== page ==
World Trade Organization Ministerial Conference of 1998

The Second Ministerial Conference of the World Trade Organization was held in Geneva, Switzerland between 18 and 20 May 1998. [1]

World Trade Organization Ministerial Conference of 1998 is located in Earth
World Trade Organization Ministerial Conference of 1998
Location of Geneva

References

  1. ^ "The Second WTO Ministerial Conference". World Trade Organization. Retrieved 2008-08-10.

See also

History of the World Trade Organization

The World Trade Organization (WTO) is an intergovernmental organization which regulates international trade. The WTO officially commenced on 1 January 1995 under the Marrakesh Agreement, signed by 123 nations on 15 April 1994, replacing the General Agreement on Tariffs and Trade (GATT), which commenced in 1948. The WTO deals with regulation of trade between participating countries by providing a framework for negotiating trade agreements and a dispute resolution process aimed at enforcing participants' adherence to WTO agreements, which is signed by representatives of member governments and ratified by their parliaments. Most of the issues that the WTO focuses on derive from previous trade negotiations, especially from the Uruguay Round (1986–1994).

The World Trade Organization's predecessor, the General Agreement on Tariffs and Trade (GATT), was established after World War II in the wake of other new multilateral institutions dedicated to international economic cooperation – notably the Bretton Woods institutions known as the World Bank and the International Monetary Fund. A comparable international institution for trade, named the International Trade Organization was successfully negotiated. The ITO was to be a United Nations specialized agency and would address not only trade barriers but other issues indirectly related to trade, including employment, investment, restrictive business practices, and commodity agreements. But the ITO treaty was not approved by the U.S. and a few other signatories and never went into effect.In the absence of an international organization for trade, the GATT would over the years "transform itself" into a de facto international organization.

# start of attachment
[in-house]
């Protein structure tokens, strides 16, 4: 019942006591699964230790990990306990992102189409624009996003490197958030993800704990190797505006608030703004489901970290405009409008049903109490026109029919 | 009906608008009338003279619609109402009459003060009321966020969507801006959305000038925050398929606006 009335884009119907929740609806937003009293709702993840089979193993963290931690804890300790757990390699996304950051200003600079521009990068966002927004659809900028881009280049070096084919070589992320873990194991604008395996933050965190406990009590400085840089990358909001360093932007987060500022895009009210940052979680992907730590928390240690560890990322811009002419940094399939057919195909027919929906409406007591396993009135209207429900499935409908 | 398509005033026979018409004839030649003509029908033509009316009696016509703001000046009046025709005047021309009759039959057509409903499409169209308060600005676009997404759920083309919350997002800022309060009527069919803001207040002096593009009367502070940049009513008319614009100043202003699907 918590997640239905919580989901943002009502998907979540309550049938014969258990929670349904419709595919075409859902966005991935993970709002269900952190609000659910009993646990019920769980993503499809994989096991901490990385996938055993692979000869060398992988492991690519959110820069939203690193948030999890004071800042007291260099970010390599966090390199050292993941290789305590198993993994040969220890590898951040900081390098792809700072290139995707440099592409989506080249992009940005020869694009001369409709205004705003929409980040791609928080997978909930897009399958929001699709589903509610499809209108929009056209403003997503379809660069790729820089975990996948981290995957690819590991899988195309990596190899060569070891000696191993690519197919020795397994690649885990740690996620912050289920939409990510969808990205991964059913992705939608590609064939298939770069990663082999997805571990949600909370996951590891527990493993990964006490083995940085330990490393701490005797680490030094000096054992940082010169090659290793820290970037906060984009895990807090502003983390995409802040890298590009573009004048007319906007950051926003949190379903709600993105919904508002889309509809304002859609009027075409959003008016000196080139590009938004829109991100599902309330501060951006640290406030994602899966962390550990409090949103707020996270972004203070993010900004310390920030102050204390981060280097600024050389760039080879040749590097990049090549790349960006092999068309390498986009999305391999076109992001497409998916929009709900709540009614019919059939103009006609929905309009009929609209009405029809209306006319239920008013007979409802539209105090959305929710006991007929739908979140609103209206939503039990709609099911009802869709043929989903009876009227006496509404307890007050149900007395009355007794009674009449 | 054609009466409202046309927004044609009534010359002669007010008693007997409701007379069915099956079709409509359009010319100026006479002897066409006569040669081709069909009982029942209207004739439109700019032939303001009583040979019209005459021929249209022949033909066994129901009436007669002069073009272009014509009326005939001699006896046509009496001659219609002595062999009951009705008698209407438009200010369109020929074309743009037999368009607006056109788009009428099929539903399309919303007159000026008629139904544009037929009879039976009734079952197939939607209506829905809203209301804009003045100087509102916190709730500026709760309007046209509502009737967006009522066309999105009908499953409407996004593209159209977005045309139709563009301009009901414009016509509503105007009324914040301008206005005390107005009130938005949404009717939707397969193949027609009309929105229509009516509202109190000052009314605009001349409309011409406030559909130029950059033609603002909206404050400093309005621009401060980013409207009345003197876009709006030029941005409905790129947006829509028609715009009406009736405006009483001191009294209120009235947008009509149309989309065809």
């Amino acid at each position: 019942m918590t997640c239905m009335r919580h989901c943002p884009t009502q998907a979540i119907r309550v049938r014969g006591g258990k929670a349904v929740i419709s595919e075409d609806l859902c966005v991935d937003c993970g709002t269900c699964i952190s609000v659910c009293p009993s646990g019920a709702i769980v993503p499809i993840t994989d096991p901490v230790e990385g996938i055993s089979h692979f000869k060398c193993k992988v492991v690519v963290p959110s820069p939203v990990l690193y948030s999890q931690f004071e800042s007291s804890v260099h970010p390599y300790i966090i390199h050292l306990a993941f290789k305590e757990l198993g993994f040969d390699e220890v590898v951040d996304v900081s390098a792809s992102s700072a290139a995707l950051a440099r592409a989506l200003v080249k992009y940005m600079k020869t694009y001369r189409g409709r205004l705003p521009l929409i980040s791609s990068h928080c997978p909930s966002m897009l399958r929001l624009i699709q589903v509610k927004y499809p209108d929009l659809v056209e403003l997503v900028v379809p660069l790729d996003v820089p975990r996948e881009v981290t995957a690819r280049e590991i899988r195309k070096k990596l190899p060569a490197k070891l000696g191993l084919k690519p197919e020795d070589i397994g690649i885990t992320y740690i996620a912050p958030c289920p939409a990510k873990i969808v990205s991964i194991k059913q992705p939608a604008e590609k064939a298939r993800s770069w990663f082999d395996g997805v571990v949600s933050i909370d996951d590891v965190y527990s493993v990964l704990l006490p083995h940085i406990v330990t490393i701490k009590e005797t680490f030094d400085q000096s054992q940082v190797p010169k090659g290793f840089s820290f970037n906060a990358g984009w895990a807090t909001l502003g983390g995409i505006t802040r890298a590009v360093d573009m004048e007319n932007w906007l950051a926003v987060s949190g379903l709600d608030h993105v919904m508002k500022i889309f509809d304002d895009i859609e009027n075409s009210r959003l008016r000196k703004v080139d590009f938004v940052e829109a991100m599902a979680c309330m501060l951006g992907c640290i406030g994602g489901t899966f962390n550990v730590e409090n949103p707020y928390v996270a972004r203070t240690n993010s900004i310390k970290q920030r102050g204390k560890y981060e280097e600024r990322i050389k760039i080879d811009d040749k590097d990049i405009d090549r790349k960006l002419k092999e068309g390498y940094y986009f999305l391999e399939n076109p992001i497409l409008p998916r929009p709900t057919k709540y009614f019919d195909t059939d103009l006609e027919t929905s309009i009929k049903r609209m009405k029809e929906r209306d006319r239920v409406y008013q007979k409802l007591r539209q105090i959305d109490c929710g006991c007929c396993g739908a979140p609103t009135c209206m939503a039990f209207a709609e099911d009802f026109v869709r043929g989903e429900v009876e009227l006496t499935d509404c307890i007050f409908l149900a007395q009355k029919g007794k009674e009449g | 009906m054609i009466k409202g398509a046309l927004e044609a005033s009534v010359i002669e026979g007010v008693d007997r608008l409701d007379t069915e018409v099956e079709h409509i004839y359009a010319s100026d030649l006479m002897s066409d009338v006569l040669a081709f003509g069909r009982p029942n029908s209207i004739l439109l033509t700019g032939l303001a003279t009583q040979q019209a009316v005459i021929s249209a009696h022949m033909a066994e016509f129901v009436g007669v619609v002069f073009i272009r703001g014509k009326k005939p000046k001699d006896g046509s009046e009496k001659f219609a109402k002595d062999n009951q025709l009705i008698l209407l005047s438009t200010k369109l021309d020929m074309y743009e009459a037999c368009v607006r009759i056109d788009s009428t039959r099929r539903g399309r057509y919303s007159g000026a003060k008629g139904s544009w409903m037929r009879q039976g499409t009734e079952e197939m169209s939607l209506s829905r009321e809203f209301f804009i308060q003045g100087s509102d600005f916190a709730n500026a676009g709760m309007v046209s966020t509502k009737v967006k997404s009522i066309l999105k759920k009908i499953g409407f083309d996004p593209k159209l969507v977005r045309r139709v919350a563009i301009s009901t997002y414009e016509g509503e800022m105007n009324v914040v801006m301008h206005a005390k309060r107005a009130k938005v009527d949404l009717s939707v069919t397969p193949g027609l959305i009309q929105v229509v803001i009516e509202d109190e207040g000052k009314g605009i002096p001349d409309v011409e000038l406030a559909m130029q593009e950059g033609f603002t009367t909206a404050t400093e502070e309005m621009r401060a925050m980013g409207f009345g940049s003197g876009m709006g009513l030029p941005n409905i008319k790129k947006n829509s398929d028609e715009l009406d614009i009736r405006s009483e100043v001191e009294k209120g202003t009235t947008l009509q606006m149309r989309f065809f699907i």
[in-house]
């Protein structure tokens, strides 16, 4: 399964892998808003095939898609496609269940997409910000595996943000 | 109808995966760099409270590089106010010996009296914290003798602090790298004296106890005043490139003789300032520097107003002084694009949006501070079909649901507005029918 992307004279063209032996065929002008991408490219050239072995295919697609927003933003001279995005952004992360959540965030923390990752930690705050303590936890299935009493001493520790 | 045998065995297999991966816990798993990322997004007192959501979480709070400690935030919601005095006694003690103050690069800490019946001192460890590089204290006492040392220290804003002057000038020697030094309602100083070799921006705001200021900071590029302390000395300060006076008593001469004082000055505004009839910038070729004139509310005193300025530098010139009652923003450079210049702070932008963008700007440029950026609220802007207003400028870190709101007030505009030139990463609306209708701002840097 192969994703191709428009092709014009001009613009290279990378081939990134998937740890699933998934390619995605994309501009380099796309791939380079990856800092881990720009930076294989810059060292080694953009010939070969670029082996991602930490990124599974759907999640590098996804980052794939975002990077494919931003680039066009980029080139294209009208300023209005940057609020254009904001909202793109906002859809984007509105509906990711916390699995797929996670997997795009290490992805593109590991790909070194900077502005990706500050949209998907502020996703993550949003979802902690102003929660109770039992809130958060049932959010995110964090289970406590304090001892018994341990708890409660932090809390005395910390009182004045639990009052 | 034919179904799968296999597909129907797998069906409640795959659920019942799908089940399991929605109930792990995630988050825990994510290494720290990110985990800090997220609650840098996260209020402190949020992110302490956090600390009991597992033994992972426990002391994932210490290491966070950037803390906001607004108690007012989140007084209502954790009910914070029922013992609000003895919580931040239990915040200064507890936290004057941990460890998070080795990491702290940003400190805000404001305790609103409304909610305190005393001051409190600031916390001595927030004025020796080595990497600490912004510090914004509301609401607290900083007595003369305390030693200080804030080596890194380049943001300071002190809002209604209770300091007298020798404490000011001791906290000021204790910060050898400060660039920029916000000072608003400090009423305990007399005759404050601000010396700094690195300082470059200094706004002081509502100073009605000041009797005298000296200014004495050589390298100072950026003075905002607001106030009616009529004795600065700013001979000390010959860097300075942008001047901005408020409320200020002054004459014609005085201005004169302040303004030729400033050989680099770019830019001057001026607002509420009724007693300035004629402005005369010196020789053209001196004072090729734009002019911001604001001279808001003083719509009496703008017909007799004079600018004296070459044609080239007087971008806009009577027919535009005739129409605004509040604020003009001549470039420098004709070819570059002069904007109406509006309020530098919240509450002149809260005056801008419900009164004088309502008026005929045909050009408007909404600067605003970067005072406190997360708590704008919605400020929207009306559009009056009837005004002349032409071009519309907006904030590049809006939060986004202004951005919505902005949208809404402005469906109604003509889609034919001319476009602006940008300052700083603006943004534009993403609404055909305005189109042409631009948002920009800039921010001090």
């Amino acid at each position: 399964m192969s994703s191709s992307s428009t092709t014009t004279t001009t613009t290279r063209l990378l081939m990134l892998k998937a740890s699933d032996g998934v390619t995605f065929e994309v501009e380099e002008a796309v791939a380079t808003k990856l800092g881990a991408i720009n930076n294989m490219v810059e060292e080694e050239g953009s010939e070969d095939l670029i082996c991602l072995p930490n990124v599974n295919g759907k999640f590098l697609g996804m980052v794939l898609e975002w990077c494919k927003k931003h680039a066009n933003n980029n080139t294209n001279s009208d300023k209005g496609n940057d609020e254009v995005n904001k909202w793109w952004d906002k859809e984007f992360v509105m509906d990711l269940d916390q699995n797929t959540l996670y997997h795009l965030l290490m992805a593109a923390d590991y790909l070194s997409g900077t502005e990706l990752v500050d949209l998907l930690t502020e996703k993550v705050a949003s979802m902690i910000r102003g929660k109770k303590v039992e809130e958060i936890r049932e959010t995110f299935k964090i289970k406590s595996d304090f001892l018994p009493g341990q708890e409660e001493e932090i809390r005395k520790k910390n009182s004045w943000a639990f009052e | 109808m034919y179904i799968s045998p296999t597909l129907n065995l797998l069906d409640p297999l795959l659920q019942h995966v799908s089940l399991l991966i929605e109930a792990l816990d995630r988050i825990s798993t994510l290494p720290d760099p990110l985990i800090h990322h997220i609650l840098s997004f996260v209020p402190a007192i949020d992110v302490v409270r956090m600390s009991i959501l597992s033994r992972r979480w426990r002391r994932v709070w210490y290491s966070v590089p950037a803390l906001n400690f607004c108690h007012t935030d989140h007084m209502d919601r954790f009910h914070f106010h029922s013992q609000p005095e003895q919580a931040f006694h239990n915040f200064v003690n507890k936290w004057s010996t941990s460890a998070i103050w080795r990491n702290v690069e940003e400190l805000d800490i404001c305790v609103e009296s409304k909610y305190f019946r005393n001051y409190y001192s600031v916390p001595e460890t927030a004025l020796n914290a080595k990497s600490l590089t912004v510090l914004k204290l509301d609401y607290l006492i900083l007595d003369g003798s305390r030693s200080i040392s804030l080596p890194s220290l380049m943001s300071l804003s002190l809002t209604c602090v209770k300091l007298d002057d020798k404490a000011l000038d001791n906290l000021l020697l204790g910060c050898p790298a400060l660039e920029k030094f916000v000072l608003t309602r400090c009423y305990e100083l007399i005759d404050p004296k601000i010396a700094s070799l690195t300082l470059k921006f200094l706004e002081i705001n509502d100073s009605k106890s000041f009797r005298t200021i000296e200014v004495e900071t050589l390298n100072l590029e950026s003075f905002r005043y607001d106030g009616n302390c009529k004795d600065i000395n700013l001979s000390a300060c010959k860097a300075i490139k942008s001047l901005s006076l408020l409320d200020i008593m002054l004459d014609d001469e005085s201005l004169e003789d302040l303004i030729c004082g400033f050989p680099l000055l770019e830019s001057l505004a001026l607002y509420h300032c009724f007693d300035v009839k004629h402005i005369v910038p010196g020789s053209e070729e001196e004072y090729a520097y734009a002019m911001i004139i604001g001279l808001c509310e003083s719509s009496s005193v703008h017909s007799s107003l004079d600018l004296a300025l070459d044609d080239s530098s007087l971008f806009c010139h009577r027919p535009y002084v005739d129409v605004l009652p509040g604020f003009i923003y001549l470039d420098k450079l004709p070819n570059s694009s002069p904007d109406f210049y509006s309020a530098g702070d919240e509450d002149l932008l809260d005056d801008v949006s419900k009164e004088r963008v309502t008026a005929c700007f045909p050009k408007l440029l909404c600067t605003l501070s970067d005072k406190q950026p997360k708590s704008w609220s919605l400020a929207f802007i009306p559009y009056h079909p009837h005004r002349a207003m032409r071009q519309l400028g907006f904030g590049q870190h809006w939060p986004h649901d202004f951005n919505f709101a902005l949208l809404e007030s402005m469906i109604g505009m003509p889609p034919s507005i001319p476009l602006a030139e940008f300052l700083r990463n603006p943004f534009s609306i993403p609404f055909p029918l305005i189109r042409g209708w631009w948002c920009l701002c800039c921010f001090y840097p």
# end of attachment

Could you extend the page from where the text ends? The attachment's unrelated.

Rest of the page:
World Trade Organization

The World Trade Organization (WTO) is an intergovernmental organization that is concerned with the regulation of international trade between nations. The WTO officially commenced on 1 January 1995 under the Marrakesh Agreement, signed by 123 nations on 15 April 1994, replacing the General Agreement on Tariffs and Trade (GATT), which commenced in 1948. It is the largest international economic organization in the world.The WTO deals with regulation of trade in goods, services and intellectual property between participating countries by providing a framework for negotiating trade agreements and a dispute resolution process aimed at enforcing participants' adherence to WTO agreements, which are signed by representatives of member governments and ratified by their parliaments. The WTO prohibits discrimination between trading partners, but provides exceptions for environmental protection, national security, and other important goals. Trade-related disputes are resolved by independent judges at the WTO through a dispute resolution process.The WTO's current Director-General is Roberto Azevêdo, who leads a staff of over 600 people in Geneva, Switzerland. A trade facilitation agreement, part of the Bali Package of decisions, was agreed by all members on 7 December 2013, the first comprehensive agreement in the organization's history. On 23 January 2017, the amendment to the WTO Trade Related Aspects of Intellectual Property Rights (TRIPS) Agreement marks the first time since the organization opened in 1995 that WTO accords have been amended, and this change should secure for developing countries a legal pathway to access affordable remedies under WTO rules.Studies show that the WTO boosted trade, and that barriers to trade would be higher in the absence of the WTO. The WTO has highly influenced the text of trade agreements, as "nearly all recent [preferential trade agreements (PTAs)] reference the WTO explicitly, often dozens of times across multiple chapters... in many of these same PTAs we find that substantial portions of treaty language—sometime the majority of a chapter—is copied verbatim from a WTO agreement."

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